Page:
Production of the Boeing 737 is set to emulate the previously highest-ever rate of 21 aircraft a month by the end of this year, with Boeing having announced a further boost in production of the twinjet.

The monthly rate is set to reach the new peak during the fourth quarter of 1997. An increase to a maximum of 17 a month had previously been planned. If it is maintained, the new rate will enable at least 250 737s to be delivered in 1998 - more than the entire Boeing production tally in 1996. The 21 aircraft a month rate is the maximum ever achieved on the 737 programme, which last ran at this rate in September 1992.

Initially, assembly of the next- generation models will be undertaken on one of the two 737 lines at Renton, with the other line dedicated to the current -300/400/500 models. By the end of 1998, Boeing is expecting to have moved current model 737 assembly into the 757 hall next door, enabling production of the next-generation models to be boosted by taking over both lines in the 737 hall. This will also enable the entire 737 rate to be further increased if necessary.

Boeing says that it plans to continue production of the current models "-for as long as we are selling them", although the allocation of one of the two 757 lines for current 737 model assembly could hinder any future large production-rate boosts on the 757. The company is, however, considering the relocation of all, or part, of the 757 assembly line (Flight International, 1-7 January, P22).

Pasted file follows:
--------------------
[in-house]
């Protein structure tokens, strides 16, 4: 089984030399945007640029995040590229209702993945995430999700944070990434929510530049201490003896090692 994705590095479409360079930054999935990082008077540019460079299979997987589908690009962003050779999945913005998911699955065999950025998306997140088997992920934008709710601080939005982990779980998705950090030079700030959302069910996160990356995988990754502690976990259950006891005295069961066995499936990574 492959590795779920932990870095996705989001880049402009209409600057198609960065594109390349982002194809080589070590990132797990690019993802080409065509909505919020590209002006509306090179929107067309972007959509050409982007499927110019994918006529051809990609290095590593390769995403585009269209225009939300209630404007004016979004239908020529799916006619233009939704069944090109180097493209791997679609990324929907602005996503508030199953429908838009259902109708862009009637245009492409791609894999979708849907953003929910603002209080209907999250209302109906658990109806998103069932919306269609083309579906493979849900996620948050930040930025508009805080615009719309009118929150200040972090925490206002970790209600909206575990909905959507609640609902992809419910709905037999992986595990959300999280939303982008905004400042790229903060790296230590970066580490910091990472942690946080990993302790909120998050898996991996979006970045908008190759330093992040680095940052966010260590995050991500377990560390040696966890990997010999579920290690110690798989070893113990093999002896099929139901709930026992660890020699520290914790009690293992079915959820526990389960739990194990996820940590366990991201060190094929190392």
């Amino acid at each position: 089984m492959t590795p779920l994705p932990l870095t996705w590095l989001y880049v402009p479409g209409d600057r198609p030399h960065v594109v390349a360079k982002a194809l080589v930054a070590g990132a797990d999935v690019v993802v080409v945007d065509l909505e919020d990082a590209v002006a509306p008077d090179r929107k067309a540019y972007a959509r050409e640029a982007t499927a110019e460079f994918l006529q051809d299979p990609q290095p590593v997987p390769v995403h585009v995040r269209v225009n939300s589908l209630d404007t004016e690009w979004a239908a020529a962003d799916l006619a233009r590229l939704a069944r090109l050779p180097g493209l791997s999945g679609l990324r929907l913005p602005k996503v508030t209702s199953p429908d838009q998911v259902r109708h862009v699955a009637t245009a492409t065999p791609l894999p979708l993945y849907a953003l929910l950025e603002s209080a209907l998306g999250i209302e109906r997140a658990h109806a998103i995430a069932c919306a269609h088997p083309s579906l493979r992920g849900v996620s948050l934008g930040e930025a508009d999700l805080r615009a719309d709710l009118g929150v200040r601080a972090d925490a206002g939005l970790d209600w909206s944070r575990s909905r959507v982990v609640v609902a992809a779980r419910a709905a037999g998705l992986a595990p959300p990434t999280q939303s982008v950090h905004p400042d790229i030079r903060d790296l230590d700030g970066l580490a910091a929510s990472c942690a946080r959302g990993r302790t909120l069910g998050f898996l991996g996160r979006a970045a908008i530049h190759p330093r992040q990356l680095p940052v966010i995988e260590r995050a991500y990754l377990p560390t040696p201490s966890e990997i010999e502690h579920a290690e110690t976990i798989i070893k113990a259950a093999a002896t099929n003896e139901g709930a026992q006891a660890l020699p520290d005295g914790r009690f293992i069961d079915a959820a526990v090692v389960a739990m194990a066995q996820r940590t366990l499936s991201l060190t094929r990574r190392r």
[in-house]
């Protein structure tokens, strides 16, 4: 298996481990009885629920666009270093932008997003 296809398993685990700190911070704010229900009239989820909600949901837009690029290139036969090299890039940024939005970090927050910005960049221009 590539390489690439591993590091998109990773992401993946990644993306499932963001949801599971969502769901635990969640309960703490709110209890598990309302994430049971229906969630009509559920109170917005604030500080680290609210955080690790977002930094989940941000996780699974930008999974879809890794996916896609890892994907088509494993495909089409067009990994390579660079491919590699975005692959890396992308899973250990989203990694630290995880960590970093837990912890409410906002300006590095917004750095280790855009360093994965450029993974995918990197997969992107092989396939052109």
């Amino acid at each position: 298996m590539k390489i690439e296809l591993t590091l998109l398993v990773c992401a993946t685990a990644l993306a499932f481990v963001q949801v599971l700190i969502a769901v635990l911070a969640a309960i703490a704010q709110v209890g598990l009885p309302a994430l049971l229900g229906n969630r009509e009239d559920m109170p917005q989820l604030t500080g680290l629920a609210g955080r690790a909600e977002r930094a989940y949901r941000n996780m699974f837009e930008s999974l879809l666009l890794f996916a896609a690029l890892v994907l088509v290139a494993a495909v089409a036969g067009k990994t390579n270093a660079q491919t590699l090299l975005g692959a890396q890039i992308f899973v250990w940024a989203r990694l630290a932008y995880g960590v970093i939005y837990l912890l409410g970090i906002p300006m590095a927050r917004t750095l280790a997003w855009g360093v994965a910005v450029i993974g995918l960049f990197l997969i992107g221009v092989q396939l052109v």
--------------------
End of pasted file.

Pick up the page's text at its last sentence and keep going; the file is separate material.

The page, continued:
Boeing has cut production cycle time to six months on its narrowbodied aircraft and is able to offer customers the opportunity to specify the variant required down to a minimum of ten months before aircraft delivery.

Boeing expects to capture 80% of the total market in which it competes with its 737-600/700/800 model, while Airbus is predicting that it will win around half of the orders in the A320/737 category over the next 20 years.

Boeing Commercial Airplane president Ron Woodard says that the biggest seller among the new models will be the larger -800 model, representing around 40% of all the new aircraft sold. The smaller -700 and -600 variants will account for 35% and 25%.

Flight-testing of the new model will kick off in February, with the first flight of the 737-700. Boeing will use a total of four 737-700s, three -800s and three -600s in the entire flight-test programme.

Source: Flight International